Accurate Education – LBP: Sciatica

LBP: Sciatica

“Sciatica” is a term that is commonly used but confusing in that for most researchers and clinicians, it refers to a “radicular” pain, defined as originating from compression, inflammation or irritation of a nerve root in the lumbosacral spine that results in a specific pain that radiates down the leg in predictable manner based on the nerve root(s) involved.

 

Many clinicians and patients alike, however, have come to apply “sciatica” to any pain that originates in the back and refers down the leg. Because there are many sources of back pain that refer down the leg, not all of which are “radicular,” it becomes evident that there is a problem in communication. Without a consensus of definition, the term becomes less meaningful and therefore more difficult if not impossible to evaluate.

 

For the purpose of this website, the term “sciatica” is used to describe sciatic pain that originates in the lower back and travels through the buttock and down the leg, following the distribution of the sciatic nerve. Sciatic pain arises from a compressed (or irritated) nerve root and is usually characterized by a burning or electric-like pain, but may be described also as sharp, stabbing, tingling or even aching. It is usually a consequence of severe lateral spinal stenosis that leads to compression of nerve roots exiting the spinal cord. It may be aggravated by coughing, sneezing or a valsalva manouver (straining with a stool) that increases intra-abdominal pressure that further compresses a nerve root.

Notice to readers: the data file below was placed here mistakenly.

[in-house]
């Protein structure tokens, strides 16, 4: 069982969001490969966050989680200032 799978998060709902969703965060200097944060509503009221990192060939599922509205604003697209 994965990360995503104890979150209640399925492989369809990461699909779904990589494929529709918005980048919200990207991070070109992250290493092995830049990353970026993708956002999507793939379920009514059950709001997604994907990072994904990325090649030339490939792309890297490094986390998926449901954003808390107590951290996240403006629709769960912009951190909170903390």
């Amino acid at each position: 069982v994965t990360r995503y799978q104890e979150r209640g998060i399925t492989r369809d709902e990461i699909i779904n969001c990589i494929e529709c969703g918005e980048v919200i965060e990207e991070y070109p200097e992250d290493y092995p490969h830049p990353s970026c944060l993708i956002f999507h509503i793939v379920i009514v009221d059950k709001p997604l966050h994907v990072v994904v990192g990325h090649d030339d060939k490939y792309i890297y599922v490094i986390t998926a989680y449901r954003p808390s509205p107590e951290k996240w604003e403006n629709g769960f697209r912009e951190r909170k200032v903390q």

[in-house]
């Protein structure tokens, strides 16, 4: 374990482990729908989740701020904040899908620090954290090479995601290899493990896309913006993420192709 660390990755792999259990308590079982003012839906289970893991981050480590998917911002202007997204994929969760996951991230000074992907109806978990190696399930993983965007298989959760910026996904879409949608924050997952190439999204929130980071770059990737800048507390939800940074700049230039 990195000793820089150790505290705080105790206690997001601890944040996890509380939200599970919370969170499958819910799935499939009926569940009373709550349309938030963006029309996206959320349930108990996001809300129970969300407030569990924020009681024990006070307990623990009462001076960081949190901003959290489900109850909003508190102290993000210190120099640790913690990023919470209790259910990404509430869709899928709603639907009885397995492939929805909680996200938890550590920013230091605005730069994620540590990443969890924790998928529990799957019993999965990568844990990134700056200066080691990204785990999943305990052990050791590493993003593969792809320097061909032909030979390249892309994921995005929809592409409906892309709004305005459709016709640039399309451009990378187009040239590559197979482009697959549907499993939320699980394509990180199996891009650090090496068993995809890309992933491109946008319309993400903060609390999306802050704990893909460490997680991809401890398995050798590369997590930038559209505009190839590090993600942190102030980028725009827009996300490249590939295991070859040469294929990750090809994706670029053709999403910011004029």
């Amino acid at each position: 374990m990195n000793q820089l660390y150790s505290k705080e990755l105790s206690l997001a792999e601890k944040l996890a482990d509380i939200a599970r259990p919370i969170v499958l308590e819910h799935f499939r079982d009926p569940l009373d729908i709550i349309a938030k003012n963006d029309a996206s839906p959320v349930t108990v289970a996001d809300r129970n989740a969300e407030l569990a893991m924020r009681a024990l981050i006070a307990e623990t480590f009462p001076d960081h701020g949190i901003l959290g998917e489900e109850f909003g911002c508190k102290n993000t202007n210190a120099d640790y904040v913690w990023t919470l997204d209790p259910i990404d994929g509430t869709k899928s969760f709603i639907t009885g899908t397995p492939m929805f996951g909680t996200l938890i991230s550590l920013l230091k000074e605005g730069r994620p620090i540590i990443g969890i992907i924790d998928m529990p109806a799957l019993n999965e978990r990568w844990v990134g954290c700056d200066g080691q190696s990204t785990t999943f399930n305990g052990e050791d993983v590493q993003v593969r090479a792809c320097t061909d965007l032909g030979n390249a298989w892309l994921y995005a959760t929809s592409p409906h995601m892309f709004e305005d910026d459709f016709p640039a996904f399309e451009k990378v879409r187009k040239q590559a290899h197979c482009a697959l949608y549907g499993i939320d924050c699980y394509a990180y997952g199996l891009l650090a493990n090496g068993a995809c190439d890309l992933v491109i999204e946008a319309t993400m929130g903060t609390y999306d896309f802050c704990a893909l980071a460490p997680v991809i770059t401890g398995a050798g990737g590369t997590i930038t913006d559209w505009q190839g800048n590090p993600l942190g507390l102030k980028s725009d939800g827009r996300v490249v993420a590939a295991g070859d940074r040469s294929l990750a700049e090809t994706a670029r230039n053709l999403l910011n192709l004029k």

Other sources of referred pain from the back down the leg include an inflamed or damaged disc (unrelated to nerve compression), facet joints and muscles in the back (myofascial pain or trigger points).  It is important to distinguish the source of referred pain, sciatica or otherwise, to effectively establish a treatment plan. The evaluation of referred pain is difficult, however, because of the significant overlap in patterns generated by the many different sources. These patterns are discussed below and the web pages noted here, specific to each diagnosis.

   

See Also:

Low Back Pain (LBP) – Overview

LBP – Arachnoiditis

LBP – Disc Pain

LBP – Facet Pain

LBP – Failed Back Surgery Syndrome

LBP – Myofascial Pain

LBP – Sacroiliac (SI) Joint Pain

LBP – Sciatica

LBP – Spinal Stenosis

 

Treatment Medications:

Gabapentin & Lyrica

Palmitoylethanoamide (PEA)

 

Treatment Procedures:

Epidural Injections

Facet Joint Injections and Nerve Procedures

Heat & Cold Therapy

Inversion Therapy